Ireland's countdown to Sunday afternoon’s pivotal RBS 6 Nations Championship clash with England in Dublin began in earnest yesterday at Carton House.
Having had two days off following Saturday’s bruising 30-22 Millennium Stadium victory over Wales, they returned to work with the words of coach Declan Kidney ringing in their ears: “England will a very different challenge.”
The facts and figures suggest that not only will the challenge they offer be different — it promises to be a lot more difficult, too, home advantage notwithstanding.
From whatever angle one views the statistics from the opening weekend, Stuart Lancaster’s England team fared better than the side who will provide their opposition this Sunday.
They beat 38-18 Scotland, and in the course of that victory they enjoyed almost two-thirds of the possession, 62%. Ireland, in contrast, had to make do with 37% in Cardiff.
When it came to ball carries and the metres clocked up as a result, England’s figures dwarf those achieved by Ireland.
The English managed a staggering 153 carries and an even more impressive 597 metres made.
Against that, Jamie Heaslip-skippered Ireland’s stats pale altogether — just 76 carries yielding 210 metres.
Ireland managed just two line-breaks against Wales. In contrast, England rattled up 11 against Scotland.
The Irish tackling — in terms of the number made and the 89% success rate — was hailed, quite rightly, as the key factor in their win at the Millennium Stadium. But England matched that 89% level.
In addition, they fared significantly better, in scrum and line-out alike, than Ireland did in their set-pieces. England’s line-out was 86% successful and their scrum was a flawless 100%. Ireland’s success rates in those areas were 72% and 67% respectively.
Lancaster’s side scored four tries to Ireland’s three, winning that battle, too. And defensively, while the English conceded two tries, Ireland’s line was breached on three occasions.
Although both have two points following their opening weekend wins, England head the table by virtue of a superior for-against differential — 20 to Ireland’s eight.
All of that said, however, England were at home to opponents who were whitewashed in last season’s championship
and had a wretched autumnal run culminating in the departure of coach Andy Robinson who now has the dubious distinction of failing on both sides of the Anglo-Scots border.
Ireland’s task — away to last saeson’s Grand Slam winners — was a lot harder, not least because Wales had beaten them in each of the three previous matches and were further fired by the desire not to make history by becoming the first side representing the Principality to have lost five times on the trot on their own pitch.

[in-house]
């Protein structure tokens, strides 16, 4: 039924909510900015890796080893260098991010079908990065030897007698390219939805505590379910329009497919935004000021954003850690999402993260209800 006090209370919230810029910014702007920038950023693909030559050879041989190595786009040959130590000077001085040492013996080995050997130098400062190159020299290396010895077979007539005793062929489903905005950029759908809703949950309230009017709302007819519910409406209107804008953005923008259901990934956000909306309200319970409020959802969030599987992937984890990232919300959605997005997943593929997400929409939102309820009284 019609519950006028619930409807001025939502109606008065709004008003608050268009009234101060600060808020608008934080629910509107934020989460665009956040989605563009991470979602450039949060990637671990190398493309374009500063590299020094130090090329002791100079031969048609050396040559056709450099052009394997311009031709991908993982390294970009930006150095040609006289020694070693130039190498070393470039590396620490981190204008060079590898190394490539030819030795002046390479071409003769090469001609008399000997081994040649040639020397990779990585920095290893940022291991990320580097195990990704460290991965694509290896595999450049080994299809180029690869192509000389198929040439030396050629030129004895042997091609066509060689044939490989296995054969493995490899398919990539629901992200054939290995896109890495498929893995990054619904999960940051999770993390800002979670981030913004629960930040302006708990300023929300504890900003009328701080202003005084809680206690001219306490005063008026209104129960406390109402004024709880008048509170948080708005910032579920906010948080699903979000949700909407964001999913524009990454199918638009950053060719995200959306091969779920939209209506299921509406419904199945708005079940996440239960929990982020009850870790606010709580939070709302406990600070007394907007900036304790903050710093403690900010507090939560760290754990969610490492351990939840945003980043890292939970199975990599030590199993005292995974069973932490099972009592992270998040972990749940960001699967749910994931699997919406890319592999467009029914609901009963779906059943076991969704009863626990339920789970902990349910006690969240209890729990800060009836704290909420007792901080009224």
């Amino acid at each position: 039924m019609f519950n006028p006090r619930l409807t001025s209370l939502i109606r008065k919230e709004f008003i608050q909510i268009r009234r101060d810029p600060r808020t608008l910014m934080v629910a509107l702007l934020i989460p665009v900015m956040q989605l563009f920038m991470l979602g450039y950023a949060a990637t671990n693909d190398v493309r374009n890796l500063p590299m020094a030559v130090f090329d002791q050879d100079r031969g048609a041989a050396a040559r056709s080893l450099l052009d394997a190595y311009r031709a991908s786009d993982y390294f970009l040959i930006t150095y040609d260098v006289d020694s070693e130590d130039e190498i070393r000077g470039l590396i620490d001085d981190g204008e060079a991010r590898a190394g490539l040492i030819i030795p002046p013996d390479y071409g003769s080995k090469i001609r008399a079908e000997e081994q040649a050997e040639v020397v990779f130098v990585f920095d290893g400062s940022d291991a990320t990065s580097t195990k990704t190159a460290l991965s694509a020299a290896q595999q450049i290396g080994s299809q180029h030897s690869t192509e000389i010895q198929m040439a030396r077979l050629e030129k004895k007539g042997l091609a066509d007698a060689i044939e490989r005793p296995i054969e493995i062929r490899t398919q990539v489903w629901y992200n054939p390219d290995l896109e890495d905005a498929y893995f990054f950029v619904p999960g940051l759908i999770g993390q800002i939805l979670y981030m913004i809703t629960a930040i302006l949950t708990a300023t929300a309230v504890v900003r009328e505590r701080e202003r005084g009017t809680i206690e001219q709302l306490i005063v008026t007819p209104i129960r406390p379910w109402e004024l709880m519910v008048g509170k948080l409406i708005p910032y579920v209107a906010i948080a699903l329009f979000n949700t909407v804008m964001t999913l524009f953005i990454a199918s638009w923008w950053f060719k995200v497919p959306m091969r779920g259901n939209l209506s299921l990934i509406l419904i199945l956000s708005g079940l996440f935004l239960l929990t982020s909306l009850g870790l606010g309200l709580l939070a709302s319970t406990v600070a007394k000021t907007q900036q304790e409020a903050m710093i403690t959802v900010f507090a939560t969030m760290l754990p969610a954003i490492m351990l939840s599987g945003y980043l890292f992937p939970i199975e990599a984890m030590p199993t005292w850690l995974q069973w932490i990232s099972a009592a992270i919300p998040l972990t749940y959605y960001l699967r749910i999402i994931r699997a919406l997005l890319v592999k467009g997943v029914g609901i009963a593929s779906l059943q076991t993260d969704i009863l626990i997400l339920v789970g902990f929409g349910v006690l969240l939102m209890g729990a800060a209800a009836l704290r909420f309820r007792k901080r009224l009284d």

So while it is impossible to make scientific like-for-like comparisons, one imagines few would dispute that Ireland beating Wales in Cardiff was a greater achievement than England seeing off Scotland at Twickenham.
In the wake of both teams’ wins on Saturday, Lancaster paid this weekend’s hosts the compliment of saying: “We will have to step up, without a doubt. Ireland are an outstanding side with quality players across the board.”
And recalling England’s last Six Nations visit to the Aviva Stadium — March 19, 2011 when they lost 24-8 — he warned the English players, media and public: “In Dublin two years ago we went on the back of four wins from four and came back with our tails between our legs.”
Under Lancaster, there were appear to be little likelihood of the supposed complacency or perceived arrogance which have besmirched some previous England sides.
Ireland will show nothing less than total and fully-merited respect for the English who went into last weekend’s Calcutta Cup romp on the back of November’s sensational 38-21 victory over World Cup holders, New Zealand, who had not lost any of their previous 20 matches.
Leinster loose-head Cian Healy’s take on Ireland’s showing against Wales — who outscored them 19-10 after the break — and the implications for this weekend was: “We laid off a bit too much in the second half.
“We have to go back to that and sort it out because it was too much of a let-off in the second half.
“But it’s a good start. We’re happy with that.”